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Seeing in Different Ways: A Liz Magor Backpack Project
Seeing in Different Ways:
A Liz Magor Backpack Project

Why Paper Discolours (Part 2)
Why Paper Discolours (Part 2)

Why Paper Discolours (Part 1)
Why Paper Discolours (Part 1)

Mending a Tear in an Aboriginal Drum
Mending a Tear in an Aboriginal Drum

Distortions and Dimensional Changes
in Paper (Part 3)
Distortions and Dimensional Changes
in Paper (Part 3)

Distortions and Dimensional Changes
in Paper (Part 2)

Distortions and Dimensional Changes
in Paper (Part 1)

After treatment
Oscar Cahén: Innovative Conservation
for an Innovative Artist

Rigid Water Gels: New Treatment Options for Paper Conservators

Structural Remedies for Canvas Paintings

Organizing and Preserving Collections - Part 4: Digital-based Material

Organizing and Preserving Collections - Part 3: Photo-based Material

Organizing and Preserving Collections - Part 2: Paper-based Material

First Steps
Organizing and Preserving Collections - Part 1: The First Steps

Natural Dyes
The Use of Natural Dyes in Textile Conservation

A Relocation Project

Challenges of Preserving Contemporary Artwork

Preserve Your Investment through Art Conservation

A Project Completed: Heritage Preserved

Old and New Methods for Cleaning Paintings

I Can See Clearly Now – Or Can I? Part 2

I Can See Clearly Now – Or Can I?

The E.J. Hughes Mural: An Expanded Project

Is She or Is She Not an Emily

Treating Art with Sensitive Media

Malaspina Mural: An Update

For the Artist: Testing Your Materials

Conservator as Art Historian

Alum Sizing and the Art of W.J. Phillips

Treatment of an Elizabeth Keith Wood Block Print

Structural Treatment of an Emily Carr

The Treatment of a Monumental Wall Hanging

Changing Images

Preserving a Rare Record

Gold Leaf: Imitation and Genuine

The Case Against Canvas Backings

Heritage Colours: Research Discovers Original Colours

Lighting Your Art: Balancing Seeing and Protecting

The Double-Sided Emily Carr Painting

Choosing a Period Picture Frame

How to Identify a Picture Frame

Stretching Canvas and Restretching Artwork

Mounting Textiles

Aging Paintings:
Some Causes and Effects

Chine Collé Prints

What's Your Favourite Color?

Backing Removals

Rips, Holes and Tears

Filling in the Gaps

DIY – Preventative Care of Paintings

Frame it Right

Fire, Water and Smoke-Damaged Paintings

Inherent Vice

Saturated Problems:
A Water-Damaged Painting

Moldy Paper

Conserving Time

Conserving Paper: Dos and Don'ts

Repair of Textiles

Conserving Wood

Rescuing Endangered Murals

Repairing Acid-Matte Burn

Art Services & Materials
Exhibition Openings & Events

Conservation Corner Back

The murals before treatment

The murals before treatment. Each mural is 30 x 10 feet and spans the full height and width of the east and west walls of the theatre lobby. Showing is the east wall.

Theatres of the World: the conservation of two murals
in the Simon Fraser University Theatre – Part 1

by Nadine Power
Fine Art Conservator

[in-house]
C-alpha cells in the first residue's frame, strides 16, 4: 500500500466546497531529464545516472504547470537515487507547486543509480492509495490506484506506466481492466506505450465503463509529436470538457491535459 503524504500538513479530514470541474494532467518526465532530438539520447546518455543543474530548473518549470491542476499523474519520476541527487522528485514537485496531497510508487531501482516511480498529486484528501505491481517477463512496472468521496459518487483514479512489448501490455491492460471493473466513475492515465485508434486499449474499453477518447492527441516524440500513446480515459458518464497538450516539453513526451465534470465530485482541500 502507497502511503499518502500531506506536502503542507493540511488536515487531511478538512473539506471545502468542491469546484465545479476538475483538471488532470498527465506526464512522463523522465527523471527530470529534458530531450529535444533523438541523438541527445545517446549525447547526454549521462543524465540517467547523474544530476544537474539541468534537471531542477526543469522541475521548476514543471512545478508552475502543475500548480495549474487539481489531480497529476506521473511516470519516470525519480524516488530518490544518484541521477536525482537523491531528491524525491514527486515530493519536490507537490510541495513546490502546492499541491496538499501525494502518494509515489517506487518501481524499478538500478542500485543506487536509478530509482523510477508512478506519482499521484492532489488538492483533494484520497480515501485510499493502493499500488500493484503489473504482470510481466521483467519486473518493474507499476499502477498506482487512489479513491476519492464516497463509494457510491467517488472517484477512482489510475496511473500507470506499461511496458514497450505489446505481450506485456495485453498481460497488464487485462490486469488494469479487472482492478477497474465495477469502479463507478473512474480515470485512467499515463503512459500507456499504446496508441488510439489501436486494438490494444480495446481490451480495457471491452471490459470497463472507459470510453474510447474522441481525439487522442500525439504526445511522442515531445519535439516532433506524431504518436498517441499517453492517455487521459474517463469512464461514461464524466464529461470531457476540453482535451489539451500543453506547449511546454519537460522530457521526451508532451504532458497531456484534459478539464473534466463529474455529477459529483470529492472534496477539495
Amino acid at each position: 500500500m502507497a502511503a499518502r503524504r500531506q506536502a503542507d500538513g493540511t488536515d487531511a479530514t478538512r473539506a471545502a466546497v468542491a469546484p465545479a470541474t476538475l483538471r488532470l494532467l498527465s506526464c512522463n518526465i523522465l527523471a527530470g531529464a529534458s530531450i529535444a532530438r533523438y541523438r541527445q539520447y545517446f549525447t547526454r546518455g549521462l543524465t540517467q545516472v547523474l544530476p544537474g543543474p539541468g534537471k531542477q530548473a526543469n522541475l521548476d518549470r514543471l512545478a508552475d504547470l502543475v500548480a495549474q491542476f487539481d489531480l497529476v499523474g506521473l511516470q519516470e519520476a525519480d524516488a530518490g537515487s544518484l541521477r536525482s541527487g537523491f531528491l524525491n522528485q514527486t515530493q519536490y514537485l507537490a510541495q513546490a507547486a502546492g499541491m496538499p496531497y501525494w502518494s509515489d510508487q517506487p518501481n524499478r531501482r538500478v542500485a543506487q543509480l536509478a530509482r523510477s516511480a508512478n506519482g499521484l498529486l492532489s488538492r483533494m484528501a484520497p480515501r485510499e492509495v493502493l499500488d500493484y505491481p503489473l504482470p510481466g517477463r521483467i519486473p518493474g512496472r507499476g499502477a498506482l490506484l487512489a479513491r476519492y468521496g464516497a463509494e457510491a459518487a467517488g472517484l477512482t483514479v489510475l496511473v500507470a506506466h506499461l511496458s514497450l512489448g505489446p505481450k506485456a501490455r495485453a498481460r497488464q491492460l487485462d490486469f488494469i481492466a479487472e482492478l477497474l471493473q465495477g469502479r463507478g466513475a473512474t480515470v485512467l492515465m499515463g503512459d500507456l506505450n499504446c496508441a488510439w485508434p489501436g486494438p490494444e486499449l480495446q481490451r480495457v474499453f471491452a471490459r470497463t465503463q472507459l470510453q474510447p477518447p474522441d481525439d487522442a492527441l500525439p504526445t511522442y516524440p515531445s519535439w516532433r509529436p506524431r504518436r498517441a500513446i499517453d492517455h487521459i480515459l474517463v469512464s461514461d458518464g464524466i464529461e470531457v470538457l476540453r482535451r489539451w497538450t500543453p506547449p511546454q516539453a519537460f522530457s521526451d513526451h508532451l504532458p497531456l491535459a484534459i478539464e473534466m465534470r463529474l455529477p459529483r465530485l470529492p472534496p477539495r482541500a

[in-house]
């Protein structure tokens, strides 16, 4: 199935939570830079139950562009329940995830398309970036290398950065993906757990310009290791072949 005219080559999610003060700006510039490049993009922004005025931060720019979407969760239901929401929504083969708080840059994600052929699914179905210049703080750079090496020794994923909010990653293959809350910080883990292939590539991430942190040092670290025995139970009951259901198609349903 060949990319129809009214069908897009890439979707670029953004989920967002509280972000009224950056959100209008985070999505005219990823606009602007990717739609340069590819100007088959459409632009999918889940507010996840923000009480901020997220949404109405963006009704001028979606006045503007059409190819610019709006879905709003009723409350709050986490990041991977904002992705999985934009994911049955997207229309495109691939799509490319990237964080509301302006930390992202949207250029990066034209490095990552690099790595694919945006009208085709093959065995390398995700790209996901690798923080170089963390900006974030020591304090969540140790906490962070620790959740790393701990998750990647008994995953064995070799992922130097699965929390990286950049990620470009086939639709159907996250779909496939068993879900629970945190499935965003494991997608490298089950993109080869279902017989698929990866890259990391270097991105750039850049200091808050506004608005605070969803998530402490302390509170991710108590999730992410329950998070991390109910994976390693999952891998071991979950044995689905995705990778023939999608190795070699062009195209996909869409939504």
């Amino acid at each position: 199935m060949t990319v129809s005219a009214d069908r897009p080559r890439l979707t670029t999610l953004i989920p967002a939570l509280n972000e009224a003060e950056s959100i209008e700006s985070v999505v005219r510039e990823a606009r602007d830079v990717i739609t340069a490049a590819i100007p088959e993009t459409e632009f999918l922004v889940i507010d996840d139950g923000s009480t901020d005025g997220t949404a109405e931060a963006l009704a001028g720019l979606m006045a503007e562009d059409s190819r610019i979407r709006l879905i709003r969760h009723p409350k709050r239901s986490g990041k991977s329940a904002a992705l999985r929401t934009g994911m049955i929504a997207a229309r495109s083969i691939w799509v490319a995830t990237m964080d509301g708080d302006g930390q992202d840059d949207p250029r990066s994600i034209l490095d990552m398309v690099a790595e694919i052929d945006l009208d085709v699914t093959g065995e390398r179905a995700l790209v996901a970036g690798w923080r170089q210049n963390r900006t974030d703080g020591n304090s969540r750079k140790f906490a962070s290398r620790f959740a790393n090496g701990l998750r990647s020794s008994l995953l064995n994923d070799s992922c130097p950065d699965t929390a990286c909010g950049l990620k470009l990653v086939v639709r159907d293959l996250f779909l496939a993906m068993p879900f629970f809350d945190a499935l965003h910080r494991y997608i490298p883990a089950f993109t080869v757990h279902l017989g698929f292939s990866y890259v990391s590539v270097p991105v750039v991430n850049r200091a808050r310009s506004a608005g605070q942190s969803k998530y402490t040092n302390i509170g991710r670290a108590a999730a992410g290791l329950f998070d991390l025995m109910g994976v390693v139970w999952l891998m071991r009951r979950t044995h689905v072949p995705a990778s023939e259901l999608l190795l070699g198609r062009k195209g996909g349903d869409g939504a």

The full-scale renovation of the Simon Fraser University Theatre (designed by Erickson/Massey) began in 2011 and included conservation treatment of the two large murals installed in its lobby. Painted by Chicago artist Buell Mullen (1901-1986), the murals were created during the original construction of the theatre in 1964. The colourful abstract patterns are made with epoxy resin applied to stainless steel panels, with minerals such as jade, gold nuggets and quartz used as collage elements. Much of the stainless steel support was left bare by the artist, allowing the reflective qualities of the metal to mirror light and movement back into the room.

Corrosion and paint loss

Corrosion and paint loss due to water damage.

After studying at the Royal Academy in London and with Petrucci and Lipinsky in Rome, Buell Mullen became the first artist to use epoxy paint as a medium on metal – a technique which brought her considerable fame during her lifetime. According to Mullen, the theme of her Theatres of the World murals references theatres from ancient Greek, Egyptian, Indian and other civilizations.

Once the steel panels were affixed to the theatre walls, they were polished with an abrasive implement to give the surface an abstract, semi-circular pattern in selected areas. Mullen also used a sharp tool to score the under-drawing of her design and texture the surface. She then painted between the scored areas with epoxy resin. In co-operation with members of the SFU Department of Chemistry, analysis of the paint media through Nuclear Magnetic Resonance technology confirmed epoxy as the paint media.

Overall, the works remained in fair condition. Water leaks had caused trails of corrosion and water damage was attributed to the considerable areas of paint loss and staining. Many years worth of tobacco smoke, fingerprints and general grime caked the surface, but most disturbing was the loss of many collage elements – picked off by the public over the years. The damage noted is typical for public murals, especially for those in theatres and in other busy spaces. Scratches and dirt were most concentrated in the bottom halves where furniture had been pushed up against them; where people had leaned on them; and where food and drink flung from careless hands were most likely to land. The conservation treatment, to be discussed in Part 2 of this series, attempted to remove all dirt and corrosion, repair the paint layers and restore the collage elements to their original settings.

Previously: Rigid Water Gels: new treatment options for paper conservators
Next issue: Theatres of the World: the conservation of two murals in the Simon Fraser University Theatre, Part 2.

Grime and drip mark

Grime and drip marks.

Grime and drip mark

West wall mural before treatment


 Mon, May 28, 2012